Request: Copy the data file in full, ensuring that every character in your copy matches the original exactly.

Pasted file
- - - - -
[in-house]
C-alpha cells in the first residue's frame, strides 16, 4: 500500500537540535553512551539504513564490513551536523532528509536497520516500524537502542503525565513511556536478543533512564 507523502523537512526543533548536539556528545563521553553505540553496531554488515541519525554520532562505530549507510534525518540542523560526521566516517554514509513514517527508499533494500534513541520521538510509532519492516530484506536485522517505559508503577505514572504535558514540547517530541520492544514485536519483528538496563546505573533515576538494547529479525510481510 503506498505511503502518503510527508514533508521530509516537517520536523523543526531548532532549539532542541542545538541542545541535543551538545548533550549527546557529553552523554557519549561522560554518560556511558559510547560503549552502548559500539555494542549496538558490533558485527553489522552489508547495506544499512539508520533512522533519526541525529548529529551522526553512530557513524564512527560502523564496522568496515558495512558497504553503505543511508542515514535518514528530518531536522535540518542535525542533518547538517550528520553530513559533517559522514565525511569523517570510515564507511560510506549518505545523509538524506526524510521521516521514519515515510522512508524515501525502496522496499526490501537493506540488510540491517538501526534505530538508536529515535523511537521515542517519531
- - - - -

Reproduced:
[in-house]
C-alpha cells in the first residue's frame, strides 16, 4: 500500500537540535553512551539504513564490513551536523532528509536497520516500524537502542503525565513511556536478543533512564 507523502523537512526543533548536539556528545563521553553505540553496531554488515541519525554520532562505530549507510534525518540542523560526521566516517554514509513514517527508499533494500534513541520521538510509532519492516530484506536485522517505559508503577505514572504535558514540547517530541520492544514485536519483528538496563546505573533515576538494547529479525510481510 503506498505511503502518503510527508514533508521530509516537517520536523523543526531548532532549539532542541542545538541542545541535543551538545548533550549527546557529553552523554557519549561522560554518560556511558559510547560503549552502548559500539555494542549496538558490533558485527553489522552489508547495506544499512539508520533512522533519526541525529548529529551522526553512530557513524564512527560502523564496522568496515558495512558497504553503505543511508542515514535518514528530518531536522535540518542535525542533518547538517550528520553530513559533517559522514565525511569523517570510515564507511560510506549518505545523509538524506526524510521521516521514519515515510522512508524515501525502496522496499526490501537493506540488510540491517538501526534505530538508536529515535523511537521515542517519531